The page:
Genre: Action Developer: Sega Technical Institute Publisher: Sega Enterprises Players: 1 Released: 1995
Comix Zone was released in mid-to-late 1995 for the Sega Genesis. CZ was developed and published by Sega. True to form, Sega has made the story about as off-the-wall is it gets. Sketch Turner, the creator of the hit comic book Comix Zone, is magically transformed into the pages of his own comic by the book’s super villain Mortus. Mortus dreams of taking over the world, but the only way he can take over is if Sketch is killed within the pages of the comic. Throughout the game, Mortus’ hand pops into the frame and he draws enemies to take out Sketch.
The gameplay is a perfect blend of Streets of Rage and Street Fighter II that fits the comic book setting perfectly. You go from panel-to-panel, defeating enemies as you go along, much like going from area-to-area in Streets of Rage. Sketch features a slew of special moves that are activated via d-pad movement along with button presses, much like the Street Fighter games. The panel-to-panel gameplay gives the game a feeling all its own, you really feel as if you are in a comic book fighting for your life. The gameplay is about as rock-solid as one could expect. The gameplay is quick, so be on your toes if you want to vanquish the evil Mortus and his band of minions out to destroy Sketch.
The control in Comix Zone is among the finest ever on the Genesis. Every attack in the game, from the lowliest punch to the fanciest combo, can be pulled off without a hitch thanks to the game’s responsive control. The game makes great use of both the three-button and six-button Genesis pads. If you have the three-button pad, the game’s controls will be just as smooth and intuitive as they are with the six-button pad. The six-button pad makes using special items, such as bombs and knives, a bit easier, but you’ll be able to use them just as easily with the three-button pad, it just might take a bit of practice.
The game’s graphics are simply mind blowing. The game’s many characters are all finely animated; each features tons of move animation, as well as walking animation that set each character in the game apart from the rest. The game’s backgrounds receive just as much detail. You’ll notice the backgrounds changing as you fight through the panel. For example, the first panel you fight in features a bustling skyline in the middle of a sunny day, replete with the Statue of Liberty poking through, throughout your battles in this panel, the aforementioned sunny day will turn into a rainy one, and then fall prey to a violent thunderstorm. This kind of background depth occurs throughout the game and must be seen to be believed. The character design in the game is part-realism, part-fantasy, and it helps to give the game even more personality. Sketch, for example, is dressed like a typical 20-something character, hooded sweatshirt and black shorts completing his ensemble, this gives the game some reality-based roots that remain constant throughout the game. The enemy characters, on the other hand, have been ripped from the pages of a sci-fi comic. Human/reptile hybrids populate the game, as do ogres and other evil demons. This mix of reality and fantasy gives the game a certain charm that has yet to be replicated.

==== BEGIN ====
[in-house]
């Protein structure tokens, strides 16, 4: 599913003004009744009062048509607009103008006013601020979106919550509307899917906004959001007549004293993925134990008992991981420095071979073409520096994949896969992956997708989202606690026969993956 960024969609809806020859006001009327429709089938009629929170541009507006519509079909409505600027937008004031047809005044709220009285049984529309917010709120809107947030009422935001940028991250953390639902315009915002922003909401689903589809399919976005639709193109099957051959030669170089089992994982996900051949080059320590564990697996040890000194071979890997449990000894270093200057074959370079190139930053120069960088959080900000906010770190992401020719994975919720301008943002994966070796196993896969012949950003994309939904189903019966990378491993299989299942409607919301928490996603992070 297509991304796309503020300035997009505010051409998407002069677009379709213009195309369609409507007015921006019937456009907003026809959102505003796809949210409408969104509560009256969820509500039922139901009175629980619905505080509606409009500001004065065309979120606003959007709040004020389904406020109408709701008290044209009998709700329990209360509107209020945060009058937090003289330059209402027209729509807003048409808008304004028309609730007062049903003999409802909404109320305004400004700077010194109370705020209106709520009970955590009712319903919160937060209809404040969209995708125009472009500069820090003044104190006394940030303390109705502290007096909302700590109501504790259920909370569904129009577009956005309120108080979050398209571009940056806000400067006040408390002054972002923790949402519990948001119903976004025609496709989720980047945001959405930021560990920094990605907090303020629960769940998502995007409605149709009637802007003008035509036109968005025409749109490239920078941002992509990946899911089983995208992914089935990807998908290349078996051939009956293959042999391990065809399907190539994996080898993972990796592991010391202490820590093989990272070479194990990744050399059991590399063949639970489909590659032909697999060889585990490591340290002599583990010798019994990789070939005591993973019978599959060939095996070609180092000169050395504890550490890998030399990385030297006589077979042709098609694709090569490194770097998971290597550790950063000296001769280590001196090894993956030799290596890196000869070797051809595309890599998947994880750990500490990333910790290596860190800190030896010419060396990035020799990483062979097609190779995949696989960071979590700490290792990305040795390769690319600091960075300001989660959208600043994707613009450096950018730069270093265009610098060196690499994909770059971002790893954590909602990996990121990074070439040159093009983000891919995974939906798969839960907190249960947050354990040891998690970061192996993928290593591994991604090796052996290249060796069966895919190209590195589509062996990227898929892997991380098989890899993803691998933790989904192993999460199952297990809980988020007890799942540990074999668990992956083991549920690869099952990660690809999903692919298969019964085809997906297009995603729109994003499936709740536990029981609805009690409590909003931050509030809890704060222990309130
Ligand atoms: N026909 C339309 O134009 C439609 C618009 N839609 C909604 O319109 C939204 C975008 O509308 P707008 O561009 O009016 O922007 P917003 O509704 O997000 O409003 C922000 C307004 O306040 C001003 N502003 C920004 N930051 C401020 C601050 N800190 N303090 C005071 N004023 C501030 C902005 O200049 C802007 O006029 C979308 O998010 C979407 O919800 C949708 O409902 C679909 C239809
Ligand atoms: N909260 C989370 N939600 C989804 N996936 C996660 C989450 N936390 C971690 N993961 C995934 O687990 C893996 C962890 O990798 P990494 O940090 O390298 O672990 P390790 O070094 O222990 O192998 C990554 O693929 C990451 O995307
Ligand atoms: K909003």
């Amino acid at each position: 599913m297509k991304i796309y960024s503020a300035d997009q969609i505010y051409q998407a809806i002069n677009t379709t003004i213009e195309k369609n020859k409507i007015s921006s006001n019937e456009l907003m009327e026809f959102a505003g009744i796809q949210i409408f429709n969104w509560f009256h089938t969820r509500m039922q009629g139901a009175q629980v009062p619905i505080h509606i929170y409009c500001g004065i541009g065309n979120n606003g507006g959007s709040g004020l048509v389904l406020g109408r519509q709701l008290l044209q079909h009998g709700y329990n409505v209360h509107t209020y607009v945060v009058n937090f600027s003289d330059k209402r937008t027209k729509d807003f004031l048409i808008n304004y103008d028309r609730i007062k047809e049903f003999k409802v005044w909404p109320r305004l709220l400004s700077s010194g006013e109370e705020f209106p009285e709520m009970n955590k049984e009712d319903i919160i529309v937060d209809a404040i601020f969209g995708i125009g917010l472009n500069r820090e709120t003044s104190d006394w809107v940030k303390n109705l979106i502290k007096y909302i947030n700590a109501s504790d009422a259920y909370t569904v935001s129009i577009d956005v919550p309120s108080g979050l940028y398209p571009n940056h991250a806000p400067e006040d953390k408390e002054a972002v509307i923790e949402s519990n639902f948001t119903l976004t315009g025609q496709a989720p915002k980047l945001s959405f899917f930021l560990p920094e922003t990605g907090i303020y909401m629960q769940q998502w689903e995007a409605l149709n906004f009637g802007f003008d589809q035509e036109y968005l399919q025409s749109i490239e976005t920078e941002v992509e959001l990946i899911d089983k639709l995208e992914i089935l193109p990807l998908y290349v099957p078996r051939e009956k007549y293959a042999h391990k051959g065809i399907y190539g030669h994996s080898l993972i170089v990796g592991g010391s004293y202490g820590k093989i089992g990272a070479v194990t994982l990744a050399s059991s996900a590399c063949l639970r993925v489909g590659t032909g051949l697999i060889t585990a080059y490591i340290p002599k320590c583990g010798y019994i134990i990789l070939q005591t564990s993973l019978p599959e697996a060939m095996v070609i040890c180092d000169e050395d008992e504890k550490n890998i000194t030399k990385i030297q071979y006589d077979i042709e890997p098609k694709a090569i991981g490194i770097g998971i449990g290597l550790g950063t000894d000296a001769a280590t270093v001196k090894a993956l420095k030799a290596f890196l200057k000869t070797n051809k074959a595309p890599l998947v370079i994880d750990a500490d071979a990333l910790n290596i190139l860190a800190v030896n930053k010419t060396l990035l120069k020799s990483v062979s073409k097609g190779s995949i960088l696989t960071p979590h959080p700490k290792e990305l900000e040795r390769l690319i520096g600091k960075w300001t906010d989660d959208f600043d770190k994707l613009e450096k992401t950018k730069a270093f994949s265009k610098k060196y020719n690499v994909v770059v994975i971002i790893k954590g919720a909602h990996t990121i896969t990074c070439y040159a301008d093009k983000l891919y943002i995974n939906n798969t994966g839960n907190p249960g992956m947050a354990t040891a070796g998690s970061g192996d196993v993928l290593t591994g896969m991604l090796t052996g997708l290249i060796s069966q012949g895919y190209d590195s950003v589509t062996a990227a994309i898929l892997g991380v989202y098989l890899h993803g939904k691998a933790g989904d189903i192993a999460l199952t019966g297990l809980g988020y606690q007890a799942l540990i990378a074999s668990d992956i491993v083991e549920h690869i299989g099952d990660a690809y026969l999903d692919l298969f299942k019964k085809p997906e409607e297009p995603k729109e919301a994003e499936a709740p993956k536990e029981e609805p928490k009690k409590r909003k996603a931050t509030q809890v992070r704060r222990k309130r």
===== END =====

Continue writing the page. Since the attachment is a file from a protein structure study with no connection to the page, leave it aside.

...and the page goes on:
The game’s sound is just as good as the game’s gameplay and graphics. The game’s music is hard-hitting and gets your blood pumping, it puts you in the mood to play the game and it fits the gameplay perfectly. The game’s sound effects are where the sound really shines. Each and every sound effect in the game is unique, from the sound of a punch connecting, to the sound of a loud explosion. Each effect does a great job of placing emphasis where in needs to be placed. There are numerous small sound effects that really help to give the game its charm. For example, over a wavering black and white Sega logo, an insecure voice says, “testing, one, two,” then announces the Sega name like an Elvis impersonator, this kind of simple charm goes a long way in a game like this, and it enhances the tongue-in-cheek atmosphere of the game.
The replay value of Comix Zone is through the roof. The game’s originality has yet to be matched, and the gameplay is as unique as you’re ever likely to find. The game remains a blast to play. Even after over six years of playing this game, I’m nowhere near done with it. It’s a very challenging game and will give even the most seasoned gamer a run for their money.
Overall, Comix Zone is one of the most amazing games on the Genesis. Every aspect of the game: the gameplay, the control, the graphics, and the sound, smack of first-rate effort. You can tell a lot of effort went into the game, and it paid off in spades. The game has a certain charm to it that no game since has been able to match.
Comix Zone is one of the few games that loses absolutely nothing in the transition to the Nomad. The graphics remain as crisp and clear on the Nomad as they are on the Genesis, the blurring is a non-factor in the game. The gameplay, sound, and control are as amazing on the Nomad as they are on the Genesis. If you have a Nomad, you owe it to yourself to pick up a copy of this game.
SCORE: 8 out of 10